of Yoga for Seniors
There is a plethora of health benefits of yoga for seniors, from increased strength and flexibility, to better sleep and sharper thinking.
Most people think of yoga as an activity where you twist and stretch your body into impossible and painful positions, but it could not be farther from the truth. Yoga is an ancient Indian discipline that involves the mind, body and spirit. Practicing it regularly brings a host of surprising physical and mental health benefits for elders that can make mature living a lot more enjoyable.
Improved strength and balance
As an exercise, regular practice of yoga not only tones and strengthens muscles, it works on sharpening what is called proprioception. This is your sense of body position in space and is centered in the ankles. Because yoga's many standing poses help seniors strengthen their ankles, it can help them improve balance and become steadier on their feet. This is a huge benefit when you consider falls are the leading cause of injuries in advanced age.
Increased flexibility and mobility
Doing yoga helps lubricate joints by circulating synovial fluid. The main function is to nourish the cartilage and reduce friction between bones. Delivering more of this fluid to joints, knees, and hips makes it easier and less painful to accomplish everyday tasks and get around.
More effective diabetes management
As a form of resistance training that uses a person’s own body weight to strengthen and build muscles, yoga can help make it easier for seniors with Type 2 diabetes to manage their condition. This kind of exercise has been proven effective in regulating glucose levels by helping cells convert more sugars in the bloodstream into energy.
Yoga can slow osteoporosis. This condition develops with age when the creation of new bone can’t keep up with the removal of old bone. By putting gentle pressure on the bones, yoga stimulates the production of new bone matter which is less likely to fracture in a fall.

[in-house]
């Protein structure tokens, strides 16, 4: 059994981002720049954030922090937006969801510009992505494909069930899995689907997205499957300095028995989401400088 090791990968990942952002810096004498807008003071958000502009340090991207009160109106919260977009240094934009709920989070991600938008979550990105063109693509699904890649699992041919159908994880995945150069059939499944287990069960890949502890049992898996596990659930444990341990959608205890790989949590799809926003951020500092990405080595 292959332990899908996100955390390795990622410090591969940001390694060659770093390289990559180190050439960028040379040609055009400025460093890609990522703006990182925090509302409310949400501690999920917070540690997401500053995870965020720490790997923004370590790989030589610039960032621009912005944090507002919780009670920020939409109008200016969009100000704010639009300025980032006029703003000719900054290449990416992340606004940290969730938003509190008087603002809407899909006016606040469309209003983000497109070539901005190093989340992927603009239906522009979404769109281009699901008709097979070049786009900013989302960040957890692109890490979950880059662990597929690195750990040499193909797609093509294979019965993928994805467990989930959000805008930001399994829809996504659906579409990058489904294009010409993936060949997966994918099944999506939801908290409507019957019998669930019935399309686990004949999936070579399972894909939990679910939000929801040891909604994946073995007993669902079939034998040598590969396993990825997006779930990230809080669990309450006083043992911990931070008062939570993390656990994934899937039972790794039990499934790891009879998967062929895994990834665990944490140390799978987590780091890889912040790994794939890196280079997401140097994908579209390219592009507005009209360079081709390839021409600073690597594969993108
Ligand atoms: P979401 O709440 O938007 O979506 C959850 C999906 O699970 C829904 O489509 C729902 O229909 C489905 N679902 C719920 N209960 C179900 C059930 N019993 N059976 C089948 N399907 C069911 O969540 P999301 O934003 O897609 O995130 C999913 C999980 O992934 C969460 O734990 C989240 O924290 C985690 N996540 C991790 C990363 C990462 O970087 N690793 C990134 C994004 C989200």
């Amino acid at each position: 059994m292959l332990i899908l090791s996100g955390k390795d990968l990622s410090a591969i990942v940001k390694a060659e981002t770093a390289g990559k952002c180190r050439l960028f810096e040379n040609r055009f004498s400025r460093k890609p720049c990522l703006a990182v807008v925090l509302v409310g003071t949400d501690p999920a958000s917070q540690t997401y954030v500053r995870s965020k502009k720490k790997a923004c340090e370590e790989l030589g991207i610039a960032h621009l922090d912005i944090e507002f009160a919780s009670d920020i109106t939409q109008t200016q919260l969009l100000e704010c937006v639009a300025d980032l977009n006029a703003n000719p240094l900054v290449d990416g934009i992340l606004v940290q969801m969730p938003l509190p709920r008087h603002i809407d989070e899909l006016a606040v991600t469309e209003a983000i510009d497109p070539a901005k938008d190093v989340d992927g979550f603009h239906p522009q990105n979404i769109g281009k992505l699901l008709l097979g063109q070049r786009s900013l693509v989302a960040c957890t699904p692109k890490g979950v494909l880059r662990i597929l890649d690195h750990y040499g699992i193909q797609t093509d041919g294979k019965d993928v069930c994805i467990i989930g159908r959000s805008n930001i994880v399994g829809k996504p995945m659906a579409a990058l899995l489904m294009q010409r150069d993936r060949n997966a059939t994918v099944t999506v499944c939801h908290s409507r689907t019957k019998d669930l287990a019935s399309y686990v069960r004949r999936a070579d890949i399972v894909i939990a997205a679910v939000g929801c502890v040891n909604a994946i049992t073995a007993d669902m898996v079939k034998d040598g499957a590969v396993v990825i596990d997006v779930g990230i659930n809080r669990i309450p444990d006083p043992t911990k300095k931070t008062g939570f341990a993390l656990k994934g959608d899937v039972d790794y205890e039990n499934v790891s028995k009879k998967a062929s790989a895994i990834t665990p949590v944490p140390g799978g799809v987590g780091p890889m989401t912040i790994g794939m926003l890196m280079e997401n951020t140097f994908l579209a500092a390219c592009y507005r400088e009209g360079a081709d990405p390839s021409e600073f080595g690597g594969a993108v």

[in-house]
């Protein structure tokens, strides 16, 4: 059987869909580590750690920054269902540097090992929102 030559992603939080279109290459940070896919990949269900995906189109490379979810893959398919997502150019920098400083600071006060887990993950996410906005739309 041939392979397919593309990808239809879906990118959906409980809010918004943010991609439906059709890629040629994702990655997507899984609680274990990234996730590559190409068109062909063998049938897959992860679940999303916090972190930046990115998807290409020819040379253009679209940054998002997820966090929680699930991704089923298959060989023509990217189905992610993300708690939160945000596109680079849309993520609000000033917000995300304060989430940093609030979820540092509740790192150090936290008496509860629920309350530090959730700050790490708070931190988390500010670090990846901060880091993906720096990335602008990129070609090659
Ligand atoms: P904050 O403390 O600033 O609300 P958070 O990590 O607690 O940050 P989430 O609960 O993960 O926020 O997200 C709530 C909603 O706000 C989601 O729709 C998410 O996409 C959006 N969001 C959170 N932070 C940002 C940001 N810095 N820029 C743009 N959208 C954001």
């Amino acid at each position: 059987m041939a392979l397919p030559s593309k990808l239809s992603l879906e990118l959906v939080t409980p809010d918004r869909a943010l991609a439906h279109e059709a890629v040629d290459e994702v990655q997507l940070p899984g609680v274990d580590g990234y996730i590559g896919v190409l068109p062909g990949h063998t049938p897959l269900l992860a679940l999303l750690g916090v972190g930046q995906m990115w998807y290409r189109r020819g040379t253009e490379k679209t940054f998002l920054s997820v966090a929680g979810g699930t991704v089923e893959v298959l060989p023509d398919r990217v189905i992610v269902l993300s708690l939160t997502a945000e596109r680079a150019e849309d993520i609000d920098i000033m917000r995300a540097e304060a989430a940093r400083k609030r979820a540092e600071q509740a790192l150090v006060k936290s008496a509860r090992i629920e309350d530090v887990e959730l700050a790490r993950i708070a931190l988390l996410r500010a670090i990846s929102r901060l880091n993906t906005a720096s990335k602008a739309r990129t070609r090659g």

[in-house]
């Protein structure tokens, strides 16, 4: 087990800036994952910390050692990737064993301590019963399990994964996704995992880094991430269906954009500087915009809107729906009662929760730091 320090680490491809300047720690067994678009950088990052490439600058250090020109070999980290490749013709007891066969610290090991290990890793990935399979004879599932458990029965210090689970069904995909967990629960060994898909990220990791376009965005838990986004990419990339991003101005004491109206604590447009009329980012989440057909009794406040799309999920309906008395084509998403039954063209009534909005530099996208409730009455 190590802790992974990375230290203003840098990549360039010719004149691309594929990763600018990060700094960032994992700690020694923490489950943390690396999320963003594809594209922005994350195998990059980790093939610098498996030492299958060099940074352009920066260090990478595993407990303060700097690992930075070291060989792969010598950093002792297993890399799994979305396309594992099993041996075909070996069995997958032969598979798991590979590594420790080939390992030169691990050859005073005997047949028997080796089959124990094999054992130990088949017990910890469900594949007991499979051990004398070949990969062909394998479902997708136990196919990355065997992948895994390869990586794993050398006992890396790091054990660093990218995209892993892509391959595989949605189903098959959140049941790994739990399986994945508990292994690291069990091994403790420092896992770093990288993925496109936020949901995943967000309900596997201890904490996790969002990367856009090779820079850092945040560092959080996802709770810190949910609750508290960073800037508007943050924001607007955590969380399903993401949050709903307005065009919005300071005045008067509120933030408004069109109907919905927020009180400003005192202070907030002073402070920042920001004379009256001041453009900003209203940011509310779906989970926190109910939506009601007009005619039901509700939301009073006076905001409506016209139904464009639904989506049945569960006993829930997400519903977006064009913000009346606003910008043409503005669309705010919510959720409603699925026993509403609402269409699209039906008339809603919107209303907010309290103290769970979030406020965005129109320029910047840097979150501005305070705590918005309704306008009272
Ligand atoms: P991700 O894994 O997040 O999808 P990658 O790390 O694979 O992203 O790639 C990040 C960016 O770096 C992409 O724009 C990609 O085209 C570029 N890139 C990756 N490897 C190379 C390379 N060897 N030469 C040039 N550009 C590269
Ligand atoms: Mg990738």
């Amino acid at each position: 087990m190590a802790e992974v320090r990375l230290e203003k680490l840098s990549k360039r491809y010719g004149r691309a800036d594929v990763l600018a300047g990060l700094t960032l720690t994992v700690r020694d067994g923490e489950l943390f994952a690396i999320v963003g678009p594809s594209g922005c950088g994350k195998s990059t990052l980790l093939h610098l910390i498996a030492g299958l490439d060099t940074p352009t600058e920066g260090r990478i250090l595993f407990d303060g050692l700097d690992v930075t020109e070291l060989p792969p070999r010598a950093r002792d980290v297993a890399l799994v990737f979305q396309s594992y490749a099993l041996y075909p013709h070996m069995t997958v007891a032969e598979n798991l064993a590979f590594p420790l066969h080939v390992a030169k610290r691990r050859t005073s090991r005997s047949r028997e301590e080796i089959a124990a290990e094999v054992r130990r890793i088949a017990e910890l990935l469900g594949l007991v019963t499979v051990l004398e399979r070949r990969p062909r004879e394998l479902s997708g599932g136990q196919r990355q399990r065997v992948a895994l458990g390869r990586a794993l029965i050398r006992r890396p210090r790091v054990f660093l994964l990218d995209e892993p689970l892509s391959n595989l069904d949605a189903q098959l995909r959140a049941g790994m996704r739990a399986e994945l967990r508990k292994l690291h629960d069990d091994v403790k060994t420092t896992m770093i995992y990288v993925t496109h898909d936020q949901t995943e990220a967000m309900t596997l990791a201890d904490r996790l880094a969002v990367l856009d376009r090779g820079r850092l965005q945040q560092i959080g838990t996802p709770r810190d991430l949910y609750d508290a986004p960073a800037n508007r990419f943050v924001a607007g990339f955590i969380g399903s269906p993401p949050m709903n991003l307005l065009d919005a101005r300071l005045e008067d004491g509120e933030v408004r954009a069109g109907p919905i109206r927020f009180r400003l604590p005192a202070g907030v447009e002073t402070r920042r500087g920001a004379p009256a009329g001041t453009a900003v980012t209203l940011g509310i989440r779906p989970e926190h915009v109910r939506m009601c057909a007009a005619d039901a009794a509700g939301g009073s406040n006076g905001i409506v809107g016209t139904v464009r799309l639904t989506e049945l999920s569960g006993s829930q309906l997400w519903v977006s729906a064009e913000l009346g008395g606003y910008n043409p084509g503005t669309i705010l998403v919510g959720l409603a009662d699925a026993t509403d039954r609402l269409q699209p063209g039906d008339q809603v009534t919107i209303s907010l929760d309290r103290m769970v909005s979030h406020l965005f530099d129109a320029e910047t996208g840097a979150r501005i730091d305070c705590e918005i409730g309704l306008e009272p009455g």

A majority of seniors are concerned about managing high cholesterol levels, and yoga can help them do it. Many studies have shown that practicing yoga can help lower the high levels of LDL/bad cholesterol that raise the risk of heart disease.
Doing gentle yoga has been proven to help seniors lose weight. Whereas typically pounds are shed by burning more calories than you ingest, other weight regulating factors are in play with yoga, including more mindful eating, reduced stress and muscle building. According to a study conducted on adults in their 50s by the Fred Hutchinson Cancer Research Center in Seattle, those who did yoga once a week for 4 or more years lost an average of 5 pounds.
In terms of mental benefits, yoga puts the body into a relaxed state somewhere between being asleep and being awake which helps ease stress that would otherwise worsen high blood pressure. It also helps lower your heart rate, decrease anxiety, and improve respiration.
By combining movement, controlled breathing, and meditation, yoga boosts levels of gamma-aminobutyric acid (GABA); a neuro-transmitting brain chemical with a calming effect on the nervous system. The boost in GABA promotes a deep sense of peace and well-being that can reduce the risk of depression.
Seniors often have trouble breathing because their respiratory systems have slowed down or because they have a lung condition. Yoga helps people become more mindful of every breath they take. By becoming more aware of breathing and practicing specific breathing exercises, seniors can increase their flow of oxygen throughout their bodies and improve respiratory functions.
The relaxation benefits of yoga often stay with seniors long after the class has ended. Many older adults say that after they started practicing yoga, they were able to fall asleep faster, sleep for longer, and feel more rested the next day.
A study conducted by the International Review of Psychiatry in 2016 found that people suffering from multiple sclerosis experienced immediate positive effects in brain function after just 30 minutes of practicing yoga. Breathing exercises that focus on harmonizing the logical left and emotional right hemispheres of the brain have been shown to help clarify thought. In fact, researchers have come to believe yoga may help slow a wide range of age-related mental declines, including Alzheimer’s.
While most every kind of exercise is good for older adults, the health benefits of yoga for seniors go far beyond the physical by harnessing the combined restorative powers of the mind, body and spirit.
MorningStar Senior Living
If your loved one lives far from family and friends, it could be time to move into a senior living community near their adult children where they’ll have the companionship of fellow seniors and a compassionate service team. At MorningStar Senior Living, a 24/7 team is dedicated to offer care and hospitality services that meet each resident’s social, emotional, physical, and spiritual needs.